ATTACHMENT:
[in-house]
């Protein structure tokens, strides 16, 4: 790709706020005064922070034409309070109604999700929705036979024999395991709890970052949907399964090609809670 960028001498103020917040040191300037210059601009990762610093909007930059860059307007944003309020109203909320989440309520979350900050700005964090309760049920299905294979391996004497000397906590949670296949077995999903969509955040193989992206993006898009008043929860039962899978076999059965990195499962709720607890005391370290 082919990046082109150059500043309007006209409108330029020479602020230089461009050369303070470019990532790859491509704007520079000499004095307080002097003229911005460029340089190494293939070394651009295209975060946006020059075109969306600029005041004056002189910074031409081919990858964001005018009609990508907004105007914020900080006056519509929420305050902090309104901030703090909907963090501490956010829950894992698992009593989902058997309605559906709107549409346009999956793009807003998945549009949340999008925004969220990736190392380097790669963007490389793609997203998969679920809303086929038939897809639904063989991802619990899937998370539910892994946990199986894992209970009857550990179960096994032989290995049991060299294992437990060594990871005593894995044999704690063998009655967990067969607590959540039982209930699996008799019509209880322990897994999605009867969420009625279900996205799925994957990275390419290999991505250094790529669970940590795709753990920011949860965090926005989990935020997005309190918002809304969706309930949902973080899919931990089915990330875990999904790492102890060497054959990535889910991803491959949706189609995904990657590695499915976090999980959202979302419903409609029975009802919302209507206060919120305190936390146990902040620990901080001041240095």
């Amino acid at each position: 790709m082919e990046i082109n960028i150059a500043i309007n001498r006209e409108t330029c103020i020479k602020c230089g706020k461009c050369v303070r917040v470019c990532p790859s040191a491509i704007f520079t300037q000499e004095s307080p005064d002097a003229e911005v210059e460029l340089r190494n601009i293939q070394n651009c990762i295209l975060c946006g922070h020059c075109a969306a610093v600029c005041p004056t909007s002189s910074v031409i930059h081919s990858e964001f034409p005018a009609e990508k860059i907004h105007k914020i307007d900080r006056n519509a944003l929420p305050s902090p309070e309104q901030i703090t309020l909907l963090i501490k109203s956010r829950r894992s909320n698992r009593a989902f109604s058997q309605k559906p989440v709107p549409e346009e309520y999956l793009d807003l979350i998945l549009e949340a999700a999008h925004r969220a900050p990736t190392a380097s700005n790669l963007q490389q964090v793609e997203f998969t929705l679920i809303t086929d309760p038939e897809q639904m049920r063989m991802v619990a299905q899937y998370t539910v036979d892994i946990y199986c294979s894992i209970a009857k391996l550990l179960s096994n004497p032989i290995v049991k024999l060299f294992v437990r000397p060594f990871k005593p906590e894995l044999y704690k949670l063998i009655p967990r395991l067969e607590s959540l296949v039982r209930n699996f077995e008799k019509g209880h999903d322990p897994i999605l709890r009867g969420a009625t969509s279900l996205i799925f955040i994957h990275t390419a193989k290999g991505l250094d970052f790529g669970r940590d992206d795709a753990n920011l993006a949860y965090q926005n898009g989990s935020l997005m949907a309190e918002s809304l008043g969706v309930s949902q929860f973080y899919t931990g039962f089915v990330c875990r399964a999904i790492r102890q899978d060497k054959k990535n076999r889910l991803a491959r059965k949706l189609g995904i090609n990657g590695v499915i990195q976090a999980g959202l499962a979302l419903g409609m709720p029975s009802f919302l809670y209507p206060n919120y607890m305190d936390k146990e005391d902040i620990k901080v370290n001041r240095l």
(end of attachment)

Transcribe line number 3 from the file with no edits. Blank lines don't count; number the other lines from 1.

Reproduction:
């Amino acid at each position: 790709m082919e990046i082109n960028i150059a500043i309007n001498r006209e409108t330029c103020i020479k602020c230089g706020k461009c050369v303070r917040v470019c990532p790859s040191a491509i704007f520079t300037q000499e004095s307080p005064d002097a003229e911005v210059e460029l340089r190494n601009i293939q070394n651009c990762i295209l975060c946006g922070h020059c075109a969306a610093v600029c005041p004056t909007s002189s910074v031409i930059h081919s990858e964001f034409p005018a009609e990508k860059i907004h105007k914020i307007d900080r006056n519509a944003l929420p305050s902090p309070e309104q901030i703090t309020l909907l963090i501490k109203s956010r829950r894992s909320n698992r009593a989902f109604s058997q309605k559906p989440v709107p549409e346009e309520y999956l793009d807003l979350i998945l549009e949340a999700a999008h925004r969220a900050p990736t190392a380097s700005n790669l963007q490389q964090v793609e997203f998969t929705l679920i809303t086929d309760p038939e897809q639904m049920r063989m991802v619990a299905q899937y998370t539910v036979d892994i946990y199986c294979s894992i209970a009857k391996l550990l179960s096994n004497p032989i290995v049991k024999l060299f294992v437990r000397p060594f990871k005593p906590e894995l044999y704690k949670l063998i009655p967990r395991l067969e607590s959540l296949v039982r209930n699996f077995e008799k019509g209880h999903d322990p897994i999605l709890r009867g969420a009625t969509s279900l996205i799925f955040i994957h990275t390419a193989k290999g991505l250094d970052f790529g669970r940590d992206d795709a753990n920011l993006a949860y965090q926005n898009g989990s935020l997005m949907a309190e918002s809304l008043g969706v309930s949902q929860f973080y899919t931990g039962f089915v990330c875990r399964a999904i790492r102890q899978d060497k054959k990535n076999r889910l991803a491959r059965k949706l189609g995904i090609n990657g590695v499915i990195q976090a999980g959202l499962a979302l419903g409609m709720p029975s009802f919302l809670y209507p206060n919120y607890m305190d936390k146990e005391d902040i620990k901080v370290n001041r240095l």